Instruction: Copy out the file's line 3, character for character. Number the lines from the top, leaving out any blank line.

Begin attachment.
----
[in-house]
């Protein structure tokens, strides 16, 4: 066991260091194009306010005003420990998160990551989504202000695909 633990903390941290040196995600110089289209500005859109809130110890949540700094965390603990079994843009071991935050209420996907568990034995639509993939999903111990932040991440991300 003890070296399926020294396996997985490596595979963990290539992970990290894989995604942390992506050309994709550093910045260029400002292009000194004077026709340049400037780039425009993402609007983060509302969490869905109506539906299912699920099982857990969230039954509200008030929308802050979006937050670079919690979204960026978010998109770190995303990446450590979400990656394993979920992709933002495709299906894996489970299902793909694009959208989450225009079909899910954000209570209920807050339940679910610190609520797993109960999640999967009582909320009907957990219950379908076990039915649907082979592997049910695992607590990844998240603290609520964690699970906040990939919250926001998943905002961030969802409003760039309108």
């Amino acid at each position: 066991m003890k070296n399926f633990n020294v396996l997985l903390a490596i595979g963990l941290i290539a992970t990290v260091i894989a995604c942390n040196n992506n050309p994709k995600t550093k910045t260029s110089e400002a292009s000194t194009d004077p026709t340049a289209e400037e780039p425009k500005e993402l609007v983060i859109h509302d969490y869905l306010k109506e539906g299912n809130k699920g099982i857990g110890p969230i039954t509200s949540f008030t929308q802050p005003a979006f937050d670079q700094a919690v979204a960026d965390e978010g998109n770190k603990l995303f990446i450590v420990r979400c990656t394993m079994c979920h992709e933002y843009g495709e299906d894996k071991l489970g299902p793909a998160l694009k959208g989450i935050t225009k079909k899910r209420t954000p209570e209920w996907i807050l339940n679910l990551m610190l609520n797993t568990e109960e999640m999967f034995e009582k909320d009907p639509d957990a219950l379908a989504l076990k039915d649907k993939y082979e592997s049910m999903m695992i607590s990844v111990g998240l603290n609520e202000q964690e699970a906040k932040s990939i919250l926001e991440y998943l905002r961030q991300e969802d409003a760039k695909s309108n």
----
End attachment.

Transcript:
């Amino acid at each position: 066991m003890k070296n399926f633990n020294v396996l997985l903390a490596i595979g963990l941290i290539a992970t990290v260091i894989a995604c942390n040196n992506n050309p994709k995600t550093k910045t260029s110089e400002a292009s000194t194009d004077p026709t340049a289209e400037e780039p425009k500005e993402l609007v983060i859109h509302d969490y869905l306010k109506e539906g299912n809130k699920g099982i857990g110890p969230i039954t509200s949540f008030t929308q802050p005003a979006f937050d670079q700094a919690v979204a960026d965390e978010g998109n770190k603990l995303f990446i450590v420990r979400c990656t394993m079994c979920h992709e933002y843009g495709e299906d894996k071991l489970g299902p793909a998160l694009k959208g989450i935050t225009k079909k899910r209420t954000p209570e209920w996907i807050l339940n679910l990551m610190l609520n797993t568990e109960e999640m999967f034995e009582k909320d009907p639509d957990a219950l379908a989504l076990k039915d649907k993939y082979e592997s049910m999903m695992i607590s990844v111990g998240l603290n609520e202000q964690e699970a906040k932040s990939i919250l926001e991440y998943l905002r961030q991300e969802d409003a760039k695909s309108n």